The ever-changing climate iputs pressure on the industry to develop more sustainable plants. As part of a six-university study, OSU seeks to improve urban water-use efficiency by evaluating landscape plant performance on three irrigation treatments corresponding to the Water Use Classification of Landscape Species (WUCOLS): High, Moderate, and Low categories of water need. The plants are irrigated regularly during their first summer after planting. Treatments are imposed during the second growing season where researchers collect growth and quality ratings.
The Field Day allows landscape, nursery, and horticultural industry professionals and educators the opportunity to see new plants in their 2nd year and share your opinions and preferences by rating a representative sample of the plants in the field undergoing irrigation treatments. One plant from each of the 3 water levels, for 15 different species (some released to the public and some not yet) will be surveyed. Along with this field of 360 plants, you will be able to get a sneak peek at the next year’s field, currently in an establishment phase.
Important Details: The fields are packed dirt/uneven mulch, sturdy comfortable shoes, sunscreen and/or a hat are suggested. At the trial site, you will be provided a ratings sheet, clipboard, pen, and given general instructions when you arrive. It is a self-guided tour among our 720 landscape plants. Lots to look at but only a small sub set to evaluate. Hot Coffee and cold water will be provided. We value your feedback and hope to see you there!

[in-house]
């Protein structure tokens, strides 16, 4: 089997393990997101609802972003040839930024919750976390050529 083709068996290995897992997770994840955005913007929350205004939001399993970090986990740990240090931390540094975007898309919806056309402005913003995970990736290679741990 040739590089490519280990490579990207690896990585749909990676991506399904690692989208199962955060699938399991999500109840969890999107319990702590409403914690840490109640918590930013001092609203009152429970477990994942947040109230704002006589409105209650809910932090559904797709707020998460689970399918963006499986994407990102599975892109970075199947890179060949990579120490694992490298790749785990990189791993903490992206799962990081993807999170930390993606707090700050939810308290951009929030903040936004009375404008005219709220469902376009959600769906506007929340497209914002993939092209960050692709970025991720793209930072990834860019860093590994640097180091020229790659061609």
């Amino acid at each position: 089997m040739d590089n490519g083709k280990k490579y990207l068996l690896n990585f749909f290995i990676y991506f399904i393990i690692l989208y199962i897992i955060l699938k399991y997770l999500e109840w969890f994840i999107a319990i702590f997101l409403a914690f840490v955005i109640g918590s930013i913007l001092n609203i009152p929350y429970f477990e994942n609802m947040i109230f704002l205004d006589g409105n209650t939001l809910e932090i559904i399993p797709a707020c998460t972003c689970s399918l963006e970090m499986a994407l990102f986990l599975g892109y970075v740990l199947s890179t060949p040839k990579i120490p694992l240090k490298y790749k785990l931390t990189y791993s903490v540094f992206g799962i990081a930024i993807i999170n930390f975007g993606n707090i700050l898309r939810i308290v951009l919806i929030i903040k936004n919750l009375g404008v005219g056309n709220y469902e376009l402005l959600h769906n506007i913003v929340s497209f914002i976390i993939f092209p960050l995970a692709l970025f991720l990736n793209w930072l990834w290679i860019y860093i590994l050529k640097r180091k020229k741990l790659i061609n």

The tour route will travel through fields with uneven terrain. Farm cart transport (e.g. gators) can be available for those who request assistance.
Schedule of Events
Field Tour 11 :00 -11:15 Station 1. Welcome, overview of the program and biostimulant research on Shade-Trees 11:15 – 11:30 Station 2. Plant-based irrigation scheduling: pressure bomb and infra-red thermography 11:30 – 11:45 Station 3. ET-based irrigation scheduling and Flatheaded borer research 11:45 – 12:00 Station 4. Cover cropping and Heat-stress prevention 12:00 – 12:15 Station 5. Boxwood blight control 12:15 – 12:30 Station 6. LiDAR “smart” air-blast sprayer and drone demonstration
12:30 – 1:00 Station 1. Open chat with research team, refreshments and grilled sides.
Open House 1:00 – 2:00 Self guided tour. Researchers will be at each of the six stations to answer questions. Sprayer demos will take place at station 6 every 15 mins.
I grew up in Littleton, Colorado amid the suburbs of Denver. Although I was a suburb kid, I grew up gardening from an early age, which sparked my love for plants. Going with what I was interested in, I decided to pursue a degree in something plant related at Colorado State University. I ended up studying horticulture, but took a wide range of classes including brewing technology, microbiology, biochemistry and business. Throughout my time at CSU I worked in a couple different lab groups, one that studied biofuel production and another that was focused on cryopreservation of vegetatively propagated crops. Working in the labs got me interested in science. I took a plant pathology course my senior year and loved how it was an integration of things I had learned in horticulture, microbiology, and other sciences.